Media Of Futures Past

In 2010 there will be no universally-watched media entity in the US that can influence everything citizens do. No, I’m not referring to Oprah’s recent decision to end her show. I’m saying that my favorite films and other media of the 1980s got it wrong!
Throughout the Eighties and into the Nineties, films – particularly in the action genre – portrayed life 25 or so years in the future (that would be NOW) as dystopian societies where a single media outlet controlled everything. Often times, it controlled the government and military.

The All-Powerful ICS Network's Top Show: The Running Man

My favorite example is The Running Man with Arnold Schwarzenegger. Cue the Don LaFontaine deep voice-over: In a world where Arnold is accused of crime he didn’t commit, he must play a deadly game live on the world’s most popular TV game show hosted by the evil and scene-stealing Killian (Richard Dawson). It’s a great view of an oppressed society obsessed with media. We see criminals executed live on TV for big ratings and gems like “court-appointed publicity agents”. I love that last part!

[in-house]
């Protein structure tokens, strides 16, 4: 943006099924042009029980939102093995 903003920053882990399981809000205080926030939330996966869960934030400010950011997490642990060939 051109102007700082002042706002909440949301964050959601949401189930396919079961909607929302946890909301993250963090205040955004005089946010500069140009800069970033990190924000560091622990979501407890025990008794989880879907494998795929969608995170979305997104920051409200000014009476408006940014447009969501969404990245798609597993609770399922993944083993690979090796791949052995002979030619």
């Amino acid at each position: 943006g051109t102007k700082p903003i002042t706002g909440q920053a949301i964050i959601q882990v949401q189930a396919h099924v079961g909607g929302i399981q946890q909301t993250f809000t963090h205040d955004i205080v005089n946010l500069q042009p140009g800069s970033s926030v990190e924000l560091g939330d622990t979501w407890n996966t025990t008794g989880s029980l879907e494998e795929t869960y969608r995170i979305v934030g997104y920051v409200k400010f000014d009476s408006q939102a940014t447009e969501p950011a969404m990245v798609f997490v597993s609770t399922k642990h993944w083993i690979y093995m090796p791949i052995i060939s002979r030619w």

These films were supposed to take place in the future but sure still looked like the 80s as far as synthesizer music, clothes, and smoking habits.


Apple's 1984 Superbowl Ad
Arnold Watches The Only News in Total Recall
The State-Run Media Is Called "The Mouth" In the 1982 Comics and 2005 Film V For Vendetta
The Core of T2's "Skynet" Which Gained Sentience Shortly After Going Online
Jonathan Pryce As A Media Mogul Bond Villian In Tomorrow Never Dies








Fast forward to the present or our past’s future, and we have moved in the opposite direction! Media today has been completely fragmented and splintered into millions of TV channels, online sites, blogs, audio programs, and more. Today’s citizen journalist has the same opportunity to reach an audience as “Killian” did in The Running Man. Better yet, that citizen does more than just broadcast to an audience; he can actually engage with the consumer.

Let’s not be too hard on the screen writers of the 70s and 80s; the Cold War and the rise of certain media outlets along with the distrust of big government would be hard themes not to tackle. We would not have paid to see a movie about the future with someone updating their Facebook page.